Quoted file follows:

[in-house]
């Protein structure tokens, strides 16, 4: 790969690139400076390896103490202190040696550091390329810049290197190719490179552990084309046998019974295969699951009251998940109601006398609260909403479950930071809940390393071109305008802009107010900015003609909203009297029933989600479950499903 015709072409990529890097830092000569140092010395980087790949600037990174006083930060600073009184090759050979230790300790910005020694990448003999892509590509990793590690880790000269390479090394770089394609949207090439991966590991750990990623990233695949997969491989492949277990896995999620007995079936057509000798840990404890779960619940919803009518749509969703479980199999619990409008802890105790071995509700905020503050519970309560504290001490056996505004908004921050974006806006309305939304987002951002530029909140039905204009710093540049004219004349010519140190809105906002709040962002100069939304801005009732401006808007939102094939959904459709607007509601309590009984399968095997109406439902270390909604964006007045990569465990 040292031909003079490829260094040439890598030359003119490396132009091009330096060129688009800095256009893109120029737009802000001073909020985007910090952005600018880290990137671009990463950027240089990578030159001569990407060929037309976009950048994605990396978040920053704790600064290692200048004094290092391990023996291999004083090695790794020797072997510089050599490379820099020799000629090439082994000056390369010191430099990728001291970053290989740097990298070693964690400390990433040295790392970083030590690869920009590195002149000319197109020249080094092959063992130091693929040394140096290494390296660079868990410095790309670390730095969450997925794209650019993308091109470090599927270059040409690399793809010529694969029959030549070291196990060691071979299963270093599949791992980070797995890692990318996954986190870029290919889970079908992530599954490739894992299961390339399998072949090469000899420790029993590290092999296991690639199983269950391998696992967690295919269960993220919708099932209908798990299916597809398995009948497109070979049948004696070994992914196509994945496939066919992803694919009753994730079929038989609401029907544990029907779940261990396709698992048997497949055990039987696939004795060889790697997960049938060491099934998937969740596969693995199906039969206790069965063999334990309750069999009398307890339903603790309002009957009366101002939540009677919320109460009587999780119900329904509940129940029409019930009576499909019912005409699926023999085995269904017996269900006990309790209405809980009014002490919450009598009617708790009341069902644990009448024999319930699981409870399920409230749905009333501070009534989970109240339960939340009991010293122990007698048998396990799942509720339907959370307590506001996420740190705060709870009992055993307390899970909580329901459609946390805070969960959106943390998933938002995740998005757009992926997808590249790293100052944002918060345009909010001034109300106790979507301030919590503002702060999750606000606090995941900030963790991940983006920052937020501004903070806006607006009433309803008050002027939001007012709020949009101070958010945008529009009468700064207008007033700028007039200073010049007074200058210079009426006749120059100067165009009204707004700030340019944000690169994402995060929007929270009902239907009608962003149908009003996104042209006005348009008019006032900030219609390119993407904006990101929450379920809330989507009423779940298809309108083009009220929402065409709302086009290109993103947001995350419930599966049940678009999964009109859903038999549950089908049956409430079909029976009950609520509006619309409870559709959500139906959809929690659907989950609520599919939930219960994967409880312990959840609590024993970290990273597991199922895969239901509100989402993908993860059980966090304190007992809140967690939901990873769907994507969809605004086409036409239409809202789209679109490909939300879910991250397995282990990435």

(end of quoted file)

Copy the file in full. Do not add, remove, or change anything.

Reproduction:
[in-house]
């Protein structure tokens, strides 16, 4: 790969690139400076390896103490202190040696550091390329810049290197190719490179552990084309046998019974295969699951009251998940109601006398609260909403479950930071809940390393071109305008802009107010900015003609909203009297029933989600479950499903 015709072409990529890097830092000569140092010395980087790949600037990174006083930060600073009184090759050979230790300790910005020694990448003999892509590509990793590690880790000269390479090394770089394609949207090439991966590991750990990623990233695949997969491989492949277990896995999620007995079936057509000798840990404890779960619940919803009518749509969703479980199999619990409008802890105790071995509700905020503050519970309560504290001490056996505004908004921050974006806006309305939304987002951002530029909140039905204009710093540049004219004349010519140190809105906002709040962002100069939304801005009732401006808007939102094939959904459709607007509601309590009984399968095997109406439902270390909604964006007045990569465990 040292031909003079490829260094040439890598030359003119490396132009091009330096060129688009800095256009893109120029737009802000001073909020985007910090952005600018880290990137671009990463950027240089990578030159001569990407060929037309976009950048994605990396978040920053704790600064290692200048004094290092391990023996291999004083090695790794020797072997510089050599490379820099020799000629090439082994000056390369010191430099990728001291970053290989740097990298070693964690400390990433040295790392970083030590690869920009590195002149000319197109020249080094092959063992130091693929040394140096290494390296660079868990410095790309670390730095969450997925794209650019993308091109470090599927270059040409690399793809010529694969029959030549070291196990060691071979299963270093599949791992980070797995890692990318996954986190870029290919889970079908992530599954490739894992299961390339399998072949090469000899420790029993590290092999296991690639199983269950391998696992967690295919269960993220919708099932209908798990299916597809398995009948497109070979049948004696070994992914196509994945496939066919992803694919009753994730079929038989609401029907544990029907779940261990396709698992048997497949055990039987696939004795060889790697997960049938060491099934998937969740596969693995199906039969206790069965063999334990309750069999009398307890339903603790309002009957009366101002939540009677919320109460009587999780119900329904509940129940029409019930009576499909019912005409699926023999085995269904017996269900006990309790209405809980009014002490919450009598009617708790009341069902644990009448024999319930699981409870399920409230749905009333501070009534989970109240339960939340009991010293122990007698048998396990799942509720339907959370307590506001996420740190705060709870009992055993307390899970909580329901459609946390805070969960959106943390998933938002995740998005757009992926997808590249790293100052944002918060345009909010001034109300106790979507301030919590503002702060999750606000606090995941900030963790991940983006920052937020501004903070806006607006009433309803008050002027939001007012709020949009101070958010945008529009009468700064207008007033700028007039200073010049007074200058210079009426006749120059100067165009009204707004700030340019944000690169994402995060929007929270009902239907009608962003149908009003996104042209006005348009008019006032900030219609390119993407904006990101929450379920809330989507009423779940298809309108083009009220929402065409709302086009290109993103947001995350419930599966049940678009999964009109859903038999549950089908049956409430079909029976009950609520509006619309409870559709959500139906959809929690659907989950609520599919939930219960994967409880312990959840609590024993970290990273597991199922895969239901509100989402993908993860059980966090304190007992809140967690939901990873769907994507969809605004086409036409239409809202789209679109490909939300879910991250397995282990990435």